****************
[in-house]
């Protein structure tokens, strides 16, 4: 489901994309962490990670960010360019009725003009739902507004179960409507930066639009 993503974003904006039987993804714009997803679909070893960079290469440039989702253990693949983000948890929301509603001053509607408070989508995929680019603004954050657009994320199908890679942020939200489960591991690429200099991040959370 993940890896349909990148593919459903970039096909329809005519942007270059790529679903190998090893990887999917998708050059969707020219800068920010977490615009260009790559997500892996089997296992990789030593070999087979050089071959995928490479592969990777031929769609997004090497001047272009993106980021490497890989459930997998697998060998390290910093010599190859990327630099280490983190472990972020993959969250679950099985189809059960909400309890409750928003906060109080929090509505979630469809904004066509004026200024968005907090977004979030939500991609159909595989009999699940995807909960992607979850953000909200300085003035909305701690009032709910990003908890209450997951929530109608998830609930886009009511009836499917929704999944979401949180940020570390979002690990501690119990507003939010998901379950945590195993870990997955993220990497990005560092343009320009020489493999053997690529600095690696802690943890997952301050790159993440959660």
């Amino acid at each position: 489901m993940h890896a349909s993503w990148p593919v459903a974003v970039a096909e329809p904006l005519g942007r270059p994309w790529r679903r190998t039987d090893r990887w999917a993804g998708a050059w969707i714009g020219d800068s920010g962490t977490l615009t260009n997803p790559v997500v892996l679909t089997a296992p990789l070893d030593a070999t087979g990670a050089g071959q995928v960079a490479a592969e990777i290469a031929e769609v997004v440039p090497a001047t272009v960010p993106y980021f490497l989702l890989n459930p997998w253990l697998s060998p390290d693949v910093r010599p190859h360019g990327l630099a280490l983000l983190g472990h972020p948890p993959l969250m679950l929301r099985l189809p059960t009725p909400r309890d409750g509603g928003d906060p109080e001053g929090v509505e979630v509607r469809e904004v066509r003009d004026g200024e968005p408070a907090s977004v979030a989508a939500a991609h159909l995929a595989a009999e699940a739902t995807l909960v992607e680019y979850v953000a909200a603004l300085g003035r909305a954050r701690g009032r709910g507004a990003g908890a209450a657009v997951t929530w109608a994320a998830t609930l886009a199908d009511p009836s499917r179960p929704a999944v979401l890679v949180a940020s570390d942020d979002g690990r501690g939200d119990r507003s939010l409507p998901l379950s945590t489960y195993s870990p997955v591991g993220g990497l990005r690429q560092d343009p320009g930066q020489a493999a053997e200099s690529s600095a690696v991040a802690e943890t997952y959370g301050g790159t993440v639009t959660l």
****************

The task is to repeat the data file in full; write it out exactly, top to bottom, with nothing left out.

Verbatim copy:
[in-house]
């Protein structure tokens, strides 16, 4: 489901994309962490990670960010360019009725003009739902507004179960409507930066639009 993503974003904006039987993804714009997803679909070893960079290469440039989702253990693949983000948890929301509603001053509607408070989508995929680019603004954050657009994320199908890679942020939200489960591991690429200099991040959370 993940890896349909990148593919459903970039096909329809005519942007270059790529679903190998090893990887999917998708050059969707020219800068920010977490615009260009790559997500892996089997296992990789030593070999087979050089071959995928490479592969990777031929769609997004090497001047272009993106980021490497890989459930997998697998060998390290910093010599190859990327630099280490983190472990972020993959969250679950099985189809059960909400309890409750928003906060109080929090509505979630469809904004066509004026200024968005907090977004979030939500991609159909595989009999699940995807909960992607979850953000909200300085003035909305701690009032709910990003908890209450997951929530109608998830609930886009009511009836499917929704999944979401949180940020570390979002690990501690119990507003939010998901379950945590195993870990997955993220990497990005560092343009320009020489493999053997690529600095690696802690943890997952301050790159993440959660």
């Amino acid at each position: 489901m993940h890896a349909s993503w990148p593919v459903a974003v970039a096909e329809p904006l005519g942007r270059p994309w790529r679903r190998t039987d090893r990887w999917a993804g998708a050059w969707i714009g020219d800068s920010g962490t977490l615009t260009n997803p790559v997500v892996l679909t089997a296992p990789l070893d030593a070999t087979g990670a050089g071959q995928v960079a490479a592969e990777i290469a031929e769609v997004v440039p090497a001047t272009v960010p993106y980021f490497l989702l890989n459930p997998w253990l697998s060998p390290d693949v910093r010599p190859h360019g990327l630099a280490l983000l983190g472990h972020p948890p993959l969250m679950l929301r099985l189809p059960t009725p909400r309890d409750g509603g928003d906060p109080e001053g929090v509505e979630v509607r469809e904004v066509r003009d004026g200024e968005p408070a907090s977004v979030a989508a939500a991609h159909l995929a595989a009999e699940a739902t995807l909960v992607e680019y979850v953000a909200a603004l300085g003035r909305a954050r701690g009032r709910g507004a990003g908890a209450a657009v997951t929530w109608a994320a998830t609930l886009a199908d009511p009836s499917r179960p929704a999944v979401l890679v949180a940020s570390d942020d979002g690990r501690g939200d119990r507003s939010l409507p998901l379950s945590t489960y195993s870990p997955v591991g993220g990497l990005r690429q560092d343009p320009g930066q020489a493999a053997e200099s690529s600095a690696v991040a802690e943890t997952y959370g301050g790159t993440v639009t959660l």